the Colorado Avalanche for Wojtek Wolski.
That’s a nice find for the
Coyotes, since both players seem to register a lot of the same
attitude-type complaints while Wolski has actually made good on some of
his promise.

12:35 p.m. – Now we’re
talking…Vancover has aqcuired Yan Statsny from St. Louis in exchange
for Cedric Labrie. Things are starting to heat up.

12:30
p.m. –
Mueller to Colorado or Mueller to Atlanta. RDS is reporting that Peter Mueller has
been traded to the Atlanta Thrashers, while TSN is saying a deal is in
the works for Phoenix to send him to Colorado in exchange for Wojtek
Wolski. We’ll keep you updated.

12:28 p.m. –
TSN just announced that Scott Walker was traded from Carolina to
Washington for a seventh round pick. No word on a three-team trade in
which Walker’s fist is sent to Aaron Ward’s face. Further analysis here.

12:06
p.m. –
Breaking into all the trade talk here, but you can catch
a replay of the Gold Medal Game between Canada and USA on Universal
Sports. Details
here
.
12:00 p.m. – Florida dealt Dennis
Seidenberg and Matthew Bartkowski to Boston for a second round draft
pick, Byron Bitz and Craig Weller. So, essentially, the Bruins swapped
Derek Morris and a second round pick for Dennis Seidenberg. Solid
move in Beantown.

11:44 a.m. – Aaron Ward
has been traded to the Anaheim Ducks, in exchange for goaltender Justin
Pogge and a draft pick, could be a fourth or so. We’ll see.

11:36
a.m. –
Just as I was publishing a post on how quiet today has
been, Seidenberg gets traded to the Bruins. Not a HUGE move, mind you,
but at least there was more to it than draft picks. Well sort of; Byron
Blitz is part of the trade as well.

11:30 a.m. –
Looks like the Morris trade to Phoenix was certainly with another move
already in the works. TSN reporting that Florida has traded Dennis
Seidenberg to Boston.

11:14 a.m. – Just saw a tweet
by someone who is very serious about what they do, confirming that
Florida wants Jeff Carter. Thanks for the info…see my update from an
hour ago.
10:54 a.m. – NHL.com guru Mike Dilorenzo is saying that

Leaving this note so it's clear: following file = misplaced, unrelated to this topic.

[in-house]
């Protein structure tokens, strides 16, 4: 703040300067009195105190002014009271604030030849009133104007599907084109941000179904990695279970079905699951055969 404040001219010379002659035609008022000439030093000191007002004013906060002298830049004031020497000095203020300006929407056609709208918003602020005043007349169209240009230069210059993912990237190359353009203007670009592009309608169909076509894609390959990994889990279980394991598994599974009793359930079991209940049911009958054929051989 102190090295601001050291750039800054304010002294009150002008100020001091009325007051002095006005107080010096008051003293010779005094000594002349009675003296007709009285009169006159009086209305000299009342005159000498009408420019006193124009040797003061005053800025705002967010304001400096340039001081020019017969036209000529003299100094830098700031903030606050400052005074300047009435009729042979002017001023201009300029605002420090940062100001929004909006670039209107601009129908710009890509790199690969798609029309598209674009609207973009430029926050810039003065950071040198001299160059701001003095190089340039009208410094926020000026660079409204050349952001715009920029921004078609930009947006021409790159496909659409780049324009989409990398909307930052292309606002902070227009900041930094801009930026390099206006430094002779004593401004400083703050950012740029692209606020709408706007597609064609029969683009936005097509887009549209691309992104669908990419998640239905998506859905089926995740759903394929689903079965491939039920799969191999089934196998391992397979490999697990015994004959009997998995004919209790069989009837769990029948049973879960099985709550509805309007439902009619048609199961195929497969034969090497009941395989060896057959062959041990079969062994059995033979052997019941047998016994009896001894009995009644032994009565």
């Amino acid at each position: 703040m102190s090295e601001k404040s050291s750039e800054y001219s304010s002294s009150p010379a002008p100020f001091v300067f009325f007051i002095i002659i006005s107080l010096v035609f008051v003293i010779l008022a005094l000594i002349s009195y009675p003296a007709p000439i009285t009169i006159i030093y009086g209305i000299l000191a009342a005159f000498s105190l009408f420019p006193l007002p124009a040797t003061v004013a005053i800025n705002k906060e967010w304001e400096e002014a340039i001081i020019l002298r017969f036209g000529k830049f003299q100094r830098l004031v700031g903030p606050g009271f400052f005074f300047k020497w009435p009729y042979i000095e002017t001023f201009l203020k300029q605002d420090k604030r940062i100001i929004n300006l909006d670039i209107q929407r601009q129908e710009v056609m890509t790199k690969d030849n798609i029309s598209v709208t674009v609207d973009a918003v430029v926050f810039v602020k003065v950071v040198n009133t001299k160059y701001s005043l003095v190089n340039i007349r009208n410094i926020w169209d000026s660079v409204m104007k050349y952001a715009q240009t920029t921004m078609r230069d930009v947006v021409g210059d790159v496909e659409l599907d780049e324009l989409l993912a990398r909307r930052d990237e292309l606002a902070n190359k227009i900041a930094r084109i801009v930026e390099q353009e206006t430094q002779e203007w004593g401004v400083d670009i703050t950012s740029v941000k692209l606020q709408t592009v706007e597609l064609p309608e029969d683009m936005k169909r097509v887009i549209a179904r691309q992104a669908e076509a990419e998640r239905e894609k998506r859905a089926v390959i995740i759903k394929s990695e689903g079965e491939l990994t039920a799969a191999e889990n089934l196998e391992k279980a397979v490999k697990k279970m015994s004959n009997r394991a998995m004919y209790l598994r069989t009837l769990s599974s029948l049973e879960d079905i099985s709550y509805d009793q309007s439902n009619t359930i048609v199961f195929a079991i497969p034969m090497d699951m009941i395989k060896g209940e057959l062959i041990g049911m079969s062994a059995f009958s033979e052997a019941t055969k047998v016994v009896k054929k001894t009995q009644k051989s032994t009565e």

Martin Skoula is headed to the New Jersey Devils.  He was just traded
yesterday to Toronto as part of the Alexei Ponikarovsky deal. Hope he
didn’t unpack.

10: 51 a.m. –
Morris traded to
Phoenix, Boston
set up for another move later today.

10:35 a.m. – Details
on the trade – Derek Morris is traded to the Phoenix Coyotes, Boston
gets 2011 fourth round draft pick. Yep, can you say “salary dump for
another trade today?”

10:30 a.m.It
appears that
the asking price for Raffi Torres of the Blue Jackets
is a first round pick, or at least a top prospect. That’s a steep, steep
price for a 30 point scorer, who’s just a rental.

10:25
a.m. –
We may have our first trade of the day. Derek Morris may
be headed back to Phoenix; he was going to be a UFA this summer for
Boston. Waiting on details.

10: 17 a.m. – Well
now….Washington interested in Ray Whitney? Interesting, since I just
heard Carolina might not trade him, since no one would accept their
price.

10:10 a.m. – According
to Darren Dreger
, Sheldon Souray has ‘softened’ a bit on the team’s
he’d be willing to accept a trade to.

10:03 a.m. – It
looks like Tomas Vokoun to Philadelphia is in the works, and that Jeff
Carter  is the target for Florida. Not exactly a salary dump for
Panthers; Carter is owed $5 million next season.

9:58 a.m. –
Tomas Vokoun has apparently agreed to waive his NTC for small
number of teams.

9:41 a.m. – Florida
Panthers are definitely sellers
. Dennis Seidenberg will be first to
go, Tomas Vokoun is almost certainly on the trading block as well.

9:22
a.m. –
Well, this is a bit surprising. Scotty
Bowman tells FAN that Chicago
is not in the market for a
goaltender.

9:15 a.m. – Tomas
Kaberle rumors are still out there
, but he’s not budging on his
wish to stay with Toronto. We wonder….why?

Police: Drowning of NHL goalie Ray Emery not suspicious

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HAMILTON, Ontario (AP) — The drowning of former NHL goalie Ray Emery does not appear suspicious, police said.

The 35-year-old player whose career spanned 11 seasons drowned in Hamilton Harbour on Sunday.

He jumped off a boat near the Leander Boat Club to go swimming, and friends called emergency services at about 6 a.m. when he didn’t resurface, police said. Inspector Marty Schulenberg called it a ”case of misadventure.”

Emery’s body was found at about 2:50 p.m. Sunday, about 20 yards from where he went into the water, Schulenberg added. He said first responders were not able to locate Emery right away so they called the dive unit. The search took longer than anticipated because of concerns for the dive team.

”It’s a lengthy process and safety is paramount to our divers,” he said. ”We need to take the time do it safely and that’s what the delay was.”

A post-mortem was to be completed Monday.

”Mr. Emery was taking a swim this morning and the circumstances around that are a part of the investigation,” Schulenberg said. ”Those details remain to be uncovered by our investigators.”